- 3 3/4 cups homemade beef or chicken broth
- 2 ounces organic liver, cut into small pieces
- 5 tablespoons lactose*
- 1 teaspoon bifidobacteriuminfantis**
- 1/4 cup homemade liquid whey (See recipe for whey, below)
- 1 tablespoon coconut oil*
- 1 teaspoon cod liver oil or 1/2 teaspoon high-vitamin cod liver oil*
- 1 teaspoon unrefined sunflower oil*
- 2 teaspoons extra virgin olive oil
- 1 teaspoon acerola powder*
Simmer liver gently in broth until the meat is cooked through. Liquefy using a handheld blender or in a food processor. When the liver broth has cooled, stir in remaining ingredients. Store in a very clean glass or stainless steel container.
To serve, stir formula well and pour 6 to 8 ounces in a very clean glass bottle. Attach a clean nipple and set in a pan of simmering water until formula is warm but not hot to the touch, shake well and feed to baby. (Never heat formula in a microwave oven!)
Fortified Commercial Formula: Makes 35 ounces
This stopgap formula can be used in emergencies, or when the ingredients for homemade formula are unavailable.
- 1 cup Mead Johnson low-iron, milk-based powdered formula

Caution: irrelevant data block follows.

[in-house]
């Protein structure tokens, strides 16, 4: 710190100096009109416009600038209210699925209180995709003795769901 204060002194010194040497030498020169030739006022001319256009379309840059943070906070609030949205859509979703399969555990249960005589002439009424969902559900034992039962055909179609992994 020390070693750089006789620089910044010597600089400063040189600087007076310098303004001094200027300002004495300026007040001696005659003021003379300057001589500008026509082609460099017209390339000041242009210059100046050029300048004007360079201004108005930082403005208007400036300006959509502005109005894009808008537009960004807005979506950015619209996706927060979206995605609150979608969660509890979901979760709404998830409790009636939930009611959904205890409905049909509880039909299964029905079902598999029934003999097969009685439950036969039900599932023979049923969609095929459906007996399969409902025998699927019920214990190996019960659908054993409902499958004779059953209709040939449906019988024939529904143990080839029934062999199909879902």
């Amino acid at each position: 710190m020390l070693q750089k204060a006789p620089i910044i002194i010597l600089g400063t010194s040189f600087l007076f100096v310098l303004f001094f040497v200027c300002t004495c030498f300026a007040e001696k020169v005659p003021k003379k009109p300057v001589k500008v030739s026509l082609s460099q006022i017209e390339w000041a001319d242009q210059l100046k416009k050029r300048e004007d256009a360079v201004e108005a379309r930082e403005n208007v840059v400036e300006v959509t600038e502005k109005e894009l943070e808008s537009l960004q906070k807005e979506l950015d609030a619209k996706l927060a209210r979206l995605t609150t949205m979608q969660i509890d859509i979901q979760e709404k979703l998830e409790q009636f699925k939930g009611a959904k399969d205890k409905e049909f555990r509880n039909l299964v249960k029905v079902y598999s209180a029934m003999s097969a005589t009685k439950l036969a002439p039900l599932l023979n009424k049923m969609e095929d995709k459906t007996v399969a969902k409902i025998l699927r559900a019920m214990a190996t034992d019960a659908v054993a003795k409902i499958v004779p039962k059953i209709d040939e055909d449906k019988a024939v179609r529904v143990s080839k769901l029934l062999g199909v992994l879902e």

- 29 ounces filtered water (3 5/8 cups)
- 1 large egg yolk from an organic egg, cooked 3 1/2 minutes (See recipe for egg yolk, below)
- 1 teaspoon cod liver oil or 1/2 teaspoon high-vitamin cod liver oil
Place all ingredients in a blender or food processor and blend thoroughly. Place 6-8 ounces in a very clean glass bottle. (Store the rest in a very clean glass jar in the refrigerator for the next feedings.)
Attach a clean nipple to the bottle and set in a pan of simmering water until formula is warm but not hot to the touch, shake well and feed to baby. (Never heat formula in a microwave oven!)
Egg Yolk for Baby
Egg yolk should be baby's first solid food, starting at 4 months, whether baby is breastfed or formula-fed. Egg yolks from pastured hens will contain the special long-chain fatty acids so critical for the optimal development of the brain and nervous system.
The whites may cause an allergic reaction and should not be given to baby until he is at least one year old
- 1 organic egg from a pasture-fed hen
- 1/2 teaspoon grated raw organic liver, frozen for 14 days (optional)